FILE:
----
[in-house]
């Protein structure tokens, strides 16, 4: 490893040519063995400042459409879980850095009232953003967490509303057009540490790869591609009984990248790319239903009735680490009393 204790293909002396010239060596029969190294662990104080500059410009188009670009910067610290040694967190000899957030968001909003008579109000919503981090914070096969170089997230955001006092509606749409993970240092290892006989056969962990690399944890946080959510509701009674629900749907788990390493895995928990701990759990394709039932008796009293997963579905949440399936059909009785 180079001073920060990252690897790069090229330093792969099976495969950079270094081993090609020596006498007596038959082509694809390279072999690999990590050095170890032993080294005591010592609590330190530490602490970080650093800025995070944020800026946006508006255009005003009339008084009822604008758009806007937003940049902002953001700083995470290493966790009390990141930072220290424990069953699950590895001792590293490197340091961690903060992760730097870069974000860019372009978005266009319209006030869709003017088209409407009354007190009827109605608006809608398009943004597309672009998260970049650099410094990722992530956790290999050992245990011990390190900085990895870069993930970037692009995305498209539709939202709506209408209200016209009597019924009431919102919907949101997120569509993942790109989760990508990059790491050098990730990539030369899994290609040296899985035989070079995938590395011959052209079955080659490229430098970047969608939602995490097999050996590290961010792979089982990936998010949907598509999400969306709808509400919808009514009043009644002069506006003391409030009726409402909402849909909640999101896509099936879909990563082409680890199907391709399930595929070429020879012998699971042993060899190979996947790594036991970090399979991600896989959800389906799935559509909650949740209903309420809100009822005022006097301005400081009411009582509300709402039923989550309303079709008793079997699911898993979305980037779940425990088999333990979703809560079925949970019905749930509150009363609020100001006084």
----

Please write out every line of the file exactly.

[in-house]
């Protein structure tokens, strides 16, 4: 490893040519063995400042459409879980850095009232953003967490509303057009540490790869591609009984990248790319239903009735680490009393 204790293909002396010239060596029969190294662990104080500059410009188009670009910067610290040694967190000899957030968001909003008579109000919503981090914070096969170089997230955001006092509606749409993970240092290892006989056969962990690399944890946080959510509701009674629900749907788990390493895995928990701990759990394709039932008796009293997963579905949440399936059909009785 180079001073920060990252690897790069090229330093792969099976495969950079270094081993090609020596006498007596038959082509694809390279072999690999990590050095170890032993080294005591010592609590330190530490602490970080650093800025995070944020800026946006508006255009005003009339008084009822604008758009806007937003940049902002953001700083995470290493966790009390990141930072220290424990069953699950590895001792590293490197340091961690903060992760730097870069974000860019372009978005266009319209006030869709003017088209409407009354007190009827109605608006809608398009943004597309672009998260970049650099410094990722992530956790290999050992245990011990390190900085990895870069993930970037692009995305498209539709939202709506209408209200016209009597019924009431919102919907949101997120569509993942790109989760990508990059790491050098990730990539030369899994290609040296899985035989070079995938590395011959052209079955080659490229430098970047969608939602995490097999050996590290961010792979089982990936998010949907598509999400969306709808509400919808009514009043009644002069506006003391409030009726409402909402849909909640999101896509099936879909990563082409680890199907391709399930595929070429020879012998699971042993060899190979996947790594036991970090399979991600896989959800389906799935559509909650949740209903309420809100009822005022006097301005400081009411009582509300709402039923989550309303079709008793079997699911898993979305980037779940425990088999333990979703809560079925949970019905749930509150009363609020100001006084």